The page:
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We merged programs [and] I became the deputy athletic director, which was supposed to be the number two person. In reality, nothing changed. Dee did all of the men's athletic programs, I did all of the women's athletic programs. In 1985 when Dee retired, I was named the acting athletic director … it wasn't always well-received.

After we hired a new athletic director, he said, " we have really similar skills, I think you should think about doing something else," and I said, "I don't want to think about doing anything else." After three months of sitting at my desk with nothing to do, I did go to the president and say, "I am no good at sitting, I need something else that I can do." I went to work in the president's office … then down to the Stewart center to do conferences, special events, and turn it into a fiscally sound venture.

~ Sylvia Moore

Sylvia Moore

Sylvia Moore, 1980

I had to argue that field hockey was a sport … I go "it was a sport, here's the schedule [and] all the people that played in it." [When] field hockey was put back up as a sport, I was told [by Pat Ingram] when women's athletics came from the Women's Building over to here they dropped field hockey and they burned everything. They burned the kilts, they burned the sticks … I don't know if that happened; that's what I was told.

Women [struggled] I'd say in the sixties, seventies, up ‘til the eighties, and then it all changed.

~ Marianne Vydra

Women’s field hockey

Women’s field hockey, ca. 1925

Thinking back to the twenties when girls were banned from much participation thanks to the American Medical Association and Herbert Hoover's wife … [their] research said that you would destroy your ability to bear children if you got into hardcore physical activity. Now, anybody who's kept a house knows there's some pretty hardcore physical activity involved. But women couldn't run more than 400 meters … because a woman had fainted at the end of a mile run. A lot of guys passed out too, but nobody seemed to think that was going to be a problem.

 ~ Sylvia Moore

Kathy Weston

Kathy Weston, 1979

We have Pat Ingram's picture (first women's athletic director) hanging next to Paul Valenti's outside my office … She held the first AIAW national track meet OSU had for women … [She and her friends were] pulling hurdles off the track … they'd take breaks up in the Women's Building … they would go smoke cigarettes [and] I'm like "you guys used to smoke up there?" She goes "oh yeah." So, different times.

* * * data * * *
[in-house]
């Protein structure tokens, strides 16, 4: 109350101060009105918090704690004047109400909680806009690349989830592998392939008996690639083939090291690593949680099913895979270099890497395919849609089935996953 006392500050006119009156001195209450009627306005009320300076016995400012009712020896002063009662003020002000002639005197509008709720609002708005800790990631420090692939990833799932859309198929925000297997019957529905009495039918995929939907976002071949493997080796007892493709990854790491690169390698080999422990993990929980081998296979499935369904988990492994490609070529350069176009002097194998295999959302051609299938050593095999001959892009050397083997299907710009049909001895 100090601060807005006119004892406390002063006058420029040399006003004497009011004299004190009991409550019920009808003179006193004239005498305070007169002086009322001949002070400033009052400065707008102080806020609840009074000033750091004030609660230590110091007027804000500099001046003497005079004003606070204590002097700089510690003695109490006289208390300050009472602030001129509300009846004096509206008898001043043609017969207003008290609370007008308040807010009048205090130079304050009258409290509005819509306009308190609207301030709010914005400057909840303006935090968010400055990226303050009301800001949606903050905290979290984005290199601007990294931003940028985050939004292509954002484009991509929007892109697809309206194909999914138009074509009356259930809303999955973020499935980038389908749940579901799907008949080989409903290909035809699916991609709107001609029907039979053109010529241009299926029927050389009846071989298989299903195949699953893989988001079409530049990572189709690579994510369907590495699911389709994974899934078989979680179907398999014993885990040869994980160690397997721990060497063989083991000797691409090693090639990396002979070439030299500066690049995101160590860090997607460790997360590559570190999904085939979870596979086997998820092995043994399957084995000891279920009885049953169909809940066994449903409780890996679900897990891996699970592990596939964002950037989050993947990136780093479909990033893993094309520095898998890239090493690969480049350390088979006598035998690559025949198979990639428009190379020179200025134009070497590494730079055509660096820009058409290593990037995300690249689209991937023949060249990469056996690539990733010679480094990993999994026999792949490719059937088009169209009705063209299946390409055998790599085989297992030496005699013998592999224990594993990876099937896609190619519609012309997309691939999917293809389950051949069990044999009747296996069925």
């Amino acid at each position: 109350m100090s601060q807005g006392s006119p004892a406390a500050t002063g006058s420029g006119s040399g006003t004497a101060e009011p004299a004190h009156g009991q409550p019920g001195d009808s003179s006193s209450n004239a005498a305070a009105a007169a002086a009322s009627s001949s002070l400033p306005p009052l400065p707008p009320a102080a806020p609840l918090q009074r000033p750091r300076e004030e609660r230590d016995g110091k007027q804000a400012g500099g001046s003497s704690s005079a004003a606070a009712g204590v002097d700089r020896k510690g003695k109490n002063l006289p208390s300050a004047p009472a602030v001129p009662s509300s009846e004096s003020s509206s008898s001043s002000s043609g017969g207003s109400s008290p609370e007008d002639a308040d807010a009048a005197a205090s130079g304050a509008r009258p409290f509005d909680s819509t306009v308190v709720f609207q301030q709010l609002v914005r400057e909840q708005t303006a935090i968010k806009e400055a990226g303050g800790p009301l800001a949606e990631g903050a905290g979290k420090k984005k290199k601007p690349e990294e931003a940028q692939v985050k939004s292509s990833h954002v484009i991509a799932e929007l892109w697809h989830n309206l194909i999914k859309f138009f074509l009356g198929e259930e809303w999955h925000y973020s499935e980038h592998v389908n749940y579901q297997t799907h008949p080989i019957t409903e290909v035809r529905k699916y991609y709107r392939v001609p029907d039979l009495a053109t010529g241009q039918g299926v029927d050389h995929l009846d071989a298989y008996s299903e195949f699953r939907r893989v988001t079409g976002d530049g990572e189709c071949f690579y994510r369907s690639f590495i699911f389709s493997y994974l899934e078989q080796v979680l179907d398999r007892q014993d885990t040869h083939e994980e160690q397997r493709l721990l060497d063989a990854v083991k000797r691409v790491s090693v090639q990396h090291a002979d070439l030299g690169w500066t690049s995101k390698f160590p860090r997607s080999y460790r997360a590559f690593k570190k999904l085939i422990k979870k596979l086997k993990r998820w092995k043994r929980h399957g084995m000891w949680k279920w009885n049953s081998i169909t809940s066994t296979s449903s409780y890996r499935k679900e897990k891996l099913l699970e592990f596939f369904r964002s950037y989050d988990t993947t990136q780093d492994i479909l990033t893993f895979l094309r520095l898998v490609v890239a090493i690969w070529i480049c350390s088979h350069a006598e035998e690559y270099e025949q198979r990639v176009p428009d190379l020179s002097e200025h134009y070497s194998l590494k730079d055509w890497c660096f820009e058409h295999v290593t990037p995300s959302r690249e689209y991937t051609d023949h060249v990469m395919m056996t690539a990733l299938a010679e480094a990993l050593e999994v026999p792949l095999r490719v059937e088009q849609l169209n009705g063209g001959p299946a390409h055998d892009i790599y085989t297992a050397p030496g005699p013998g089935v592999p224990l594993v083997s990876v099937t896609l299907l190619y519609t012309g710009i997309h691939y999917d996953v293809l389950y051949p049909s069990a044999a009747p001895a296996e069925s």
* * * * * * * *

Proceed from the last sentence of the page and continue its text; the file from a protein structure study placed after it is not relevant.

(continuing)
Pat flat out told me they weren't allowed to run with the men. They had to run around them and have schedules. The only one that was allowed to practice with the men was Joni Huntley, that was it.

~ Marianne Vydra

Joni Huntley preparing to high jump

Joni Huntley preparing to high jump, 1975

[OSU women] had to bring their own balls [and] they wore pinnies, not uniforms, with numbers on them. When I started coaching, women bought all their equipment: shoes, softball gloves, leotards, you name it. They sold See's suckers to raise money to go to tournaments, they washed cars, they collected coupons. They were part of Recreational Sports funding for a few years, and it wasn't enough [for them to] travel.

[Things were happening] in the late fifties/early sixties, but the big catalyst was in 1972 when Congresswoman Edith Green and Senator Birch Bayh … offered a bill … called Title IX. It basically said in no aspect of education shall there be any discrimination between funding for programs involving men and women … and federal funding could be withdrawn if an incident was proved.

Well, that was a big stick, but it said education … but athletics are part of education. So, when they discovered [athletics] was included, there was an outcry … [It] was delayed for three years before it was finally published in the Federal Register.

~ Sylvia Moore

Women playing baseball in the field behind the Women’s Building

Women playing baseball in the field behind the Women’s Building, 1938